The poinsettia is often given as a gift.
image by D. Pfleiderer: sxc.hu
For many, poinsettia are synonymous with Christmas and the holiday season. The large, deep red flowers bloom near the holidays and the plant brings a bit of greenery indoors when everything is frozen over outside. Native to Mexico, poinsettias were introduced to the United States in 1825 and quickly gained in popularity. Most mature plants are purchased around the winter holidays, though some greenhouses carry them year around. Proper care will ensure your poinsettia is attractive and healthy.
Choose a window with indirect light. Too much sun damages the plant, too little causes it to wilt. A south-facing window is best.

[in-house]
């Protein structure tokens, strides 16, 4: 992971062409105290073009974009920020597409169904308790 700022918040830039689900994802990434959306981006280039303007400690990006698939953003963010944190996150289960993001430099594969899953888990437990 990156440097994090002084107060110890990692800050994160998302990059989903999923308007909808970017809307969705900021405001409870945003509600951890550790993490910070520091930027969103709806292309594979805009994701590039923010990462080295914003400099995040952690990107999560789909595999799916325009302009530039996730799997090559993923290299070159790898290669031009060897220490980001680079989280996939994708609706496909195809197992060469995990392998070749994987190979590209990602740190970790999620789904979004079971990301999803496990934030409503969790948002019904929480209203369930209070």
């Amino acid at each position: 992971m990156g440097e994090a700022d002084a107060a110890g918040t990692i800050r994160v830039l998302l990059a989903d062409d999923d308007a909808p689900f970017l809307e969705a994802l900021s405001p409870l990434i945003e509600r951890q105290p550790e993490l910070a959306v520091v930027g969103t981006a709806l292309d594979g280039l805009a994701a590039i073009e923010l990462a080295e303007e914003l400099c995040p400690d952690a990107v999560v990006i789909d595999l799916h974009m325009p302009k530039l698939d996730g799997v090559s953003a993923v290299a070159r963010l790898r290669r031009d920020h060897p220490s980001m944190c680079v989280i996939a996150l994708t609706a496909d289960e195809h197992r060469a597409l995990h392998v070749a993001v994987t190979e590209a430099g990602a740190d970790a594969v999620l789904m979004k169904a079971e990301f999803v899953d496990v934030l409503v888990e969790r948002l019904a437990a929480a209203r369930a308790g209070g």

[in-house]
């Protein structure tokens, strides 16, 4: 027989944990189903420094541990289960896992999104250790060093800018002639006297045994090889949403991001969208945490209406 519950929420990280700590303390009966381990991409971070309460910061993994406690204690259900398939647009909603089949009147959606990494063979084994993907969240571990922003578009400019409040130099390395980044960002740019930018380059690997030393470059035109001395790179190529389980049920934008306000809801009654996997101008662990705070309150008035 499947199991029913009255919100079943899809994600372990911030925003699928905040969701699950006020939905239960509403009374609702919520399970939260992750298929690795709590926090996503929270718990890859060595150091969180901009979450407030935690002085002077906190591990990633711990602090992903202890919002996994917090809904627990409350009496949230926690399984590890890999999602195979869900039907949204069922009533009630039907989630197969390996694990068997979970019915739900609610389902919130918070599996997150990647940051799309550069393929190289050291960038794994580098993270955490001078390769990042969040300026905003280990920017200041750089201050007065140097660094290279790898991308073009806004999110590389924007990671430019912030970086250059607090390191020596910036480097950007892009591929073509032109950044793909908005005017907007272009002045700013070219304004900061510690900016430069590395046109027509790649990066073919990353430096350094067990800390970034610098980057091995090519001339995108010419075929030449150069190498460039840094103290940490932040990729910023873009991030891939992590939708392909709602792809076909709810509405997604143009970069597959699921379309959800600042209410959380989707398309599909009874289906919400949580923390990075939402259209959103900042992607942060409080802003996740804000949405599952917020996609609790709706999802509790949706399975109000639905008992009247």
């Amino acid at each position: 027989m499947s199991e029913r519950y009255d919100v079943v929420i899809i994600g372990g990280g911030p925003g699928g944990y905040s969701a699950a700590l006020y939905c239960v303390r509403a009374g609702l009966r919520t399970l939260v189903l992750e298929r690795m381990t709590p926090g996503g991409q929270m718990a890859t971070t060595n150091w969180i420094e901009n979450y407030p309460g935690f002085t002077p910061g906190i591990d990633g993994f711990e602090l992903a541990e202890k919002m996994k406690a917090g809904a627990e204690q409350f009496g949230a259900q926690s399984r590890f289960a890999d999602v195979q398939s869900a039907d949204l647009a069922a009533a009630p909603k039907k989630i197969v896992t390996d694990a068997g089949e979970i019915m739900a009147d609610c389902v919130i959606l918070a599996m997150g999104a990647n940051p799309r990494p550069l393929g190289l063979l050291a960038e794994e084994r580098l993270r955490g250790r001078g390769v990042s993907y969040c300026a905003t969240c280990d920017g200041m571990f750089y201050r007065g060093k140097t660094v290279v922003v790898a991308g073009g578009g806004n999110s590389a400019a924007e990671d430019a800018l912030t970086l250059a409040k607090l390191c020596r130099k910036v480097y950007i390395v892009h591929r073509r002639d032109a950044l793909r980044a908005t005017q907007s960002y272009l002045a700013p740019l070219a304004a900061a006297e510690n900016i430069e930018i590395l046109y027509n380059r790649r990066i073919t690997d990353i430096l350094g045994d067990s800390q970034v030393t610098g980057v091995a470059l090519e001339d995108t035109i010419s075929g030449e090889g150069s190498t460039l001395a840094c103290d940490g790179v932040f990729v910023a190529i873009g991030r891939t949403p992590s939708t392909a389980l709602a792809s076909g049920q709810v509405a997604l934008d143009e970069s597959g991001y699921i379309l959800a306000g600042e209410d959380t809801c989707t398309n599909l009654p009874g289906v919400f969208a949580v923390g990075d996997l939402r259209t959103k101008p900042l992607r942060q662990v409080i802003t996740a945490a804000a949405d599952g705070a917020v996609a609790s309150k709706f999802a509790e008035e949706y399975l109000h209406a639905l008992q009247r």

Check soil daily and water when the soil surface begins to feel dry. Water from the top of the pot until the water begins to flow from the drainage hole in the bottom of the pot.
Keep the plant in a warm room, between 65 to 70 degrees Fahrenheit. Avoid placing anywhere that temperatures drop below 60 degrees.
Cut stems back to four inches in mid-May, removing the old growth. Fertilize twice a month with a flowering plants fertilizer to aid new growth. Fertilize until December.
Pinch off the new stems in September, leaving only 3 or 4 new leaves per shoot. This keeps the poinsettia from growing too tall.